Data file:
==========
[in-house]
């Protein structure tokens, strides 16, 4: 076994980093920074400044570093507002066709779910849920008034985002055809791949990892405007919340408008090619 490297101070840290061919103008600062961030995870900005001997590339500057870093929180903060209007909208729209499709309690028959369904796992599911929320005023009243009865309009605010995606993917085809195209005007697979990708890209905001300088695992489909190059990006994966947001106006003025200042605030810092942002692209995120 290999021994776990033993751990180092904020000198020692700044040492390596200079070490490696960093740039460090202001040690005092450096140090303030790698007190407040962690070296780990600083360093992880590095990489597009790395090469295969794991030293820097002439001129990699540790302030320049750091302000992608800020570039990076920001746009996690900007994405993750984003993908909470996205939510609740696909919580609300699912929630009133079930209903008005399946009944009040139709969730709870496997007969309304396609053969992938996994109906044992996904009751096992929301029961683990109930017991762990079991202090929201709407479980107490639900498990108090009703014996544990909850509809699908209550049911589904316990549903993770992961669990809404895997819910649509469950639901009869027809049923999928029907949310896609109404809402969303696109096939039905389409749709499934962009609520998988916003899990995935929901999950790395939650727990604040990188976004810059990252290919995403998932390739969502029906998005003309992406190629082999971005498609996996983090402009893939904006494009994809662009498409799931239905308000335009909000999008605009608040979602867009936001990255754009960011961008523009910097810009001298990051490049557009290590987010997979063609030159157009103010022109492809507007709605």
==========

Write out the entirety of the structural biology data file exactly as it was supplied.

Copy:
[in-house]
């Protein structure tokens, strides 16, 4: 076994980093920074400044570093507002066709779910849920008034985002055809791949990892405007919340408008090619 490297101070840290061919103008600062961030995870900005001997590339500057870093929180903060209007909208729209499709309690028959369904796992599911929320005023009243009865309009605010995606993917085809195209005007697979990708890209905001300088695992489909190059990006994966947001106006003025200042605030810092942002692209995120 290999021994776990033993751990180092904020000198020692700044040492390596200079070490490696960093740039460090202001040690005092450096140090303030790698007190407040962690070296780990600083360093992880590095990489597009790395090469295969794991030293820097002439001129990699540790302030320049750091302000992608800020570039990076920001746009996690900007994405993750984003993908909470996205939510609740696909919580609300699912929630009133079930209903008005399946009944009040139709969730709870496997007969309304396609053969992938996994109906044992996904009751096992929301029961683990109930017991762990079991202090929201709407479980107490639900498990108090009703014996544990909850509809699908209550049911589904316990549903993770992961669990809404895997819910649509469950639901009869027809049923999928029907949310896609109404809402969303696109096939039905389409749709499934962009609520998988916003899990995935929901999950790395939650727990604040990188976004810059990252290919995403998932390739969502029906998005003309992406190629082999971005498609996996983090402009893939904006494009994809662009498409799931239905308000335009909000999008605009608040979602867009936001990255754009960011961008523009910097810009001298990051490049557009290590987010997979063609030159157009103010022109492809507007709605």